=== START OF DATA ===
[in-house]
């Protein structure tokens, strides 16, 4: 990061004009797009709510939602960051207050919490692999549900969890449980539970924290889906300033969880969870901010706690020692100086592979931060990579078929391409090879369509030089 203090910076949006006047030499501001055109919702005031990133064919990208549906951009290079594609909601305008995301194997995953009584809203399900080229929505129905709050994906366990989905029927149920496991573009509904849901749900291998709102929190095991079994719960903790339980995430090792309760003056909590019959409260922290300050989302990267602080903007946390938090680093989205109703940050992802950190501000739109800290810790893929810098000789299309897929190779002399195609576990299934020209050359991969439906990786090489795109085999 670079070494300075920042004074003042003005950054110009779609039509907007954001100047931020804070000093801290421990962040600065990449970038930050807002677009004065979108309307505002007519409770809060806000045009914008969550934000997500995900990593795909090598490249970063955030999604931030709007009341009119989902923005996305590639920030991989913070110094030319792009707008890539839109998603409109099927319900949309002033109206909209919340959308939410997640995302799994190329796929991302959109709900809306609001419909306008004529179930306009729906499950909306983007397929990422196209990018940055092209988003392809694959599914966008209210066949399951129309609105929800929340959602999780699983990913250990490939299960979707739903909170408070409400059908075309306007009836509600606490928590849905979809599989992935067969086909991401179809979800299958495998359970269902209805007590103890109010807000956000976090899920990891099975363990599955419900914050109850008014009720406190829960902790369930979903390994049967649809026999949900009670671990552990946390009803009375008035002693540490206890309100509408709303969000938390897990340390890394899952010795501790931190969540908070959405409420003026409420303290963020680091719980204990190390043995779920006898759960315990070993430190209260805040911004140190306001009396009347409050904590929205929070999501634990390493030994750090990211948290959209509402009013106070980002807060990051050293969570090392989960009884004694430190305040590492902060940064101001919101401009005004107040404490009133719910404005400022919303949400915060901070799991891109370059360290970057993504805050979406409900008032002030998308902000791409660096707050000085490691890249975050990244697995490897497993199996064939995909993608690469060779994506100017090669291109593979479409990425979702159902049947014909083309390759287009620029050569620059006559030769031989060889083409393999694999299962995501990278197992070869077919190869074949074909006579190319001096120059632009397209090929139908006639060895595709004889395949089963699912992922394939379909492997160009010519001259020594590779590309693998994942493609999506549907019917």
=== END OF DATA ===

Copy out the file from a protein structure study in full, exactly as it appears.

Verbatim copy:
[in-house]
């Protein structure tokens, strides 16, 4: 990061004009797009709510939602960051207050919490692999549900969890449980539970924290889906300033969880969870901010706690020692100086592979931060990579078929391409090879369509030089 203090910076949006006047030499501001055109919702005031990133064919990208549906951009290079594609909601305008995301194997995953009584809203399900080229929505129905709050994906366990989905029927149920496991573009509904849901749900291998709102929190095991079994719960903790339980995430090792309760003056909590019959409260922290300050989302990267602080903007946390938090680093989205109703940050992802950190501000739109800290810790893929810098000789299309897929190779002399195609576990299934020209050359991969439906990786090489795109085999 670079070494300075920042004074003042003005950054110009779609039509907007954001100047931020804070000093801290421990962040600065990449970038930050807002677009004065979108309307505002007519409770809060806000045009914008969550934000997500995900990593795909090598490249970063955030999604931030709007009341009119989902923005996305590639920030991989913070110094030319792009707008890539839109998603409109099927319900949309002033109206909209919340959308939410997640995302799994190329796929991302959109709900809306609001419909306008004529179930306009729906499950909306983007397929990422196209990018940055092209988003392809694959599914966008209210066949399951129309609105929800929340959602999780699983990913250990490939299960979707739903909170408070409400059908075309306007009836509600606490928590849905979809599989992935067969086909991401179809979800299958495998359970269902209805007590103890109010807000956000976090899920990891099975363990599955419900914050109850008014009720406190829960902790369930979903390994049967649809026999949900009670671990552990946390009803009375008035002693540490206890309100509408709303969000938390897990340390890394899952010795501790931190969540908070959405409420003026409420303290963020680091719980204990190390043995779920006898759960315990070993430190209260805040911004140190306001009396009347409050904590929205929070999501634990390493030994750090990211948290959209509402009013106070980002807060990051050293969570090392989960009884004694430190305040590492902060940064101001919101401009005004107040404490009133719910404005400022919303949400915060901070799991891109370059360290970057993504805050979406409900008032002030998308902000791409660096707050000085490691890249975050990244697995490897497993199996064939995909993608690469060779994506100017090669291109593979479409990425979702159902049947014909083309390759287009620029050569620059006559030769031989060889083409393999694999299962995501990278197992070869077919190869074949074909006579190319001096120059632009397209090929139908006639060895595709004889395949089963699912992922394939379909492997160009010519001259020594590779590309693998994942493609999506549907019917």